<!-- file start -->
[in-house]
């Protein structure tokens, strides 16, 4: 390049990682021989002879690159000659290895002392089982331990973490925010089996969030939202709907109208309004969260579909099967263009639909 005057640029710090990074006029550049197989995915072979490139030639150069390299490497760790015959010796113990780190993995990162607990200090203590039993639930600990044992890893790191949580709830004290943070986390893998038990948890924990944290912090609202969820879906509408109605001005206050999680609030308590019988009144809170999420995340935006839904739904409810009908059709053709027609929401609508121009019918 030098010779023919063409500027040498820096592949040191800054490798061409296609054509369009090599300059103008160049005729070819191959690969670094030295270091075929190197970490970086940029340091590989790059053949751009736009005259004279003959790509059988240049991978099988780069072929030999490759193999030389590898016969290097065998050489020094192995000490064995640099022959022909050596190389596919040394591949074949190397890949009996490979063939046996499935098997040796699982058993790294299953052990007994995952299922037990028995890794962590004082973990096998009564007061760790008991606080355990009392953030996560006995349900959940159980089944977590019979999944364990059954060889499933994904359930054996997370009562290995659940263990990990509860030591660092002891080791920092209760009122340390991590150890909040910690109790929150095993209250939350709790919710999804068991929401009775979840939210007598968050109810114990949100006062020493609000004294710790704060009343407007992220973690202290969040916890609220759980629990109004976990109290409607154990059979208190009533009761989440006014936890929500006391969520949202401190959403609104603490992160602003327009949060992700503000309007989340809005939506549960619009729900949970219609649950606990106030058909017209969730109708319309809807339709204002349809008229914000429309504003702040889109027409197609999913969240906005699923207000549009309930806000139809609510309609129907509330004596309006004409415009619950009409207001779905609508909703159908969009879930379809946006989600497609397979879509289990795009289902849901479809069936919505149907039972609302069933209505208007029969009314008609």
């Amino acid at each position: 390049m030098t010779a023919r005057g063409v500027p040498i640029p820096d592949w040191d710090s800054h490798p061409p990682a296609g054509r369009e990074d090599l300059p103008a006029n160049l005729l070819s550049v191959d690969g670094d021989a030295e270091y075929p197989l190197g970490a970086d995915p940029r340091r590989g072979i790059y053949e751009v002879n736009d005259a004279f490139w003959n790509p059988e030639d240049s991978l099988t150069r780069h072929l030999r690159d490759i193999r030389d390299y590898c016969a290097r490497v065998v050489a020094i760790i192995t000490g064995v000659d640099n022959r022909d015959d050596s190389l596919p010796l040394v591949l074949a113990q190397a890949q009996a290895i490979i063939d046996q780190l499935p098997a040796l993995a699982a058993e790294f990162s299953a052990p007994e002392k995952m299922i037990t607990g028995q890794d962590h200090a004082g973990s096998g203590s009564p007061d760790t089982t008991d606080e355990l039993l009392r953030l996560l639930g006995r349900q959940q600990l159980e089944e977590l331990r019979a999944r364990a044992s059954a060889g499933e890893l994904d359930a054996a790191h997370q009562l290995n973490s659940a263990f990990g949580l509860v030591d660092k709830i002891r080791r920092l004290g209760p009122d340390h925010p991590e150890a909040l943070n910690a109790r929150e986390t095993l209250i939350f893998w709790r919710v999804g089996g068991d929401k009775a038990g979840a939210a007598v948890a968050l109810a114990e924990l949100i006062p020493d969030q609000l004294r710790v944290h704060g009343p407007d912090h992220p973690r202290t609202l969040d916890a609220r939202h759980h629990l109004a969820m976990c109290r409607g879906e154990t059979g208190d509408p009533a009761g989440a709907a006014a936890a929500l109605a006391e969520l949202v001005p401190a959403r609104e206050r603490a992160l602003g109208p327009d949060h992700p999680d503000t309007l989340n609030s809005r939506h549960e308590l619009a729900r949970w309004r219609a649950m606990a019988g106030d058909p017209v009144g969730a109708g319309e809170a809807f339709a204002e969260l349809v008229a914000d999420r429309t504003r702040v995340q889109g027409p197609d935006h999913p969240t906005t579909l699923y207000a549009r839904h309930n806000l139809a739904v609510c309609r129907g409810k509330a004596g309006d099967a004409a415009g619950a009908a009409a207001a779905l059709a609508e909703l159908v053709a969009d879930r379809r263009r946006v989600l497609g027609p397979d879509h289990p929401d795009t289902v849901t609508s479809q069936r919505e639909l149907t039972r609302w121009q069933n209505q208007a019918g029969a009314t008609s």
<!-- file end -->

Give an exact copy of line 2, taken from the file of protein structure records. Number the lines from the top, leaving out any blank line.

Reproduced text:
């Protein structure tokens, strides 16, 4: 390049990682021989002879690159000659290895002392089982331990973490925010089996969030939202709907109208309004969260579909099967263009639909 005057640029710090990074006029550049197989995915072979490139030639150069390299490497760790015959010796113990780190993995990162607990200090203590039993639930600990044992890893790191949580709830004290943070986390893998038990948890924990944290912090609202969820879906509408109605001005206050999680609030308590019988009144809170999420995340935006839904739904409810009908059709053709027609929401609508121009019918 030098010779023919063409500027040498820096592949040191800054490798061409296609054509369009090599300059103008160049005729070819191959690969670094030295270091075929190197970490970086940029340091590989790059053949751009736009005259004279003959790509059988240049991978099988780069072929030999490759193999030389590898016969290097065998050489020094192995000490064995640099022959022909050596190389596919040394591949074949190397890949009996490979063939046996499935098997040796699982058993790294299953052990007994995952299922037990028995890794962590004082973990096998009564007061760790008991606080355990009392953030996560006995349900959940159980089944977590019979999944364990059954060889499933994904359930054996997370009562290995659940263990990990509860030591660092002891080791920092209760009122340390991590150890909040910690109790929150095993209250939350709790919710999804068991929401009775979840939210007598968050109810114990949100006062020493609000004294710790704060009343407007992220973690202290969040916890609220759980629990109004976990109290409607154990059979208190009533009761989440006014936890929500006391969520949202401190959403609104603490992160602003327009949060992700503000309007989340809005939506549960619009729900949970219609649950606990106030058909017209969730109708319309809807339709204002349809008229914000429309504003702040889109027409197609999913969240906005699923207000549009309930806000139809609510309609129907509330004596309006004409415009619950009409207001779905609508909703159908969009879930379809946006989600497609397979879509289990795009289902849901479809069936919505149907039972609302069933209505208007029969009314008609």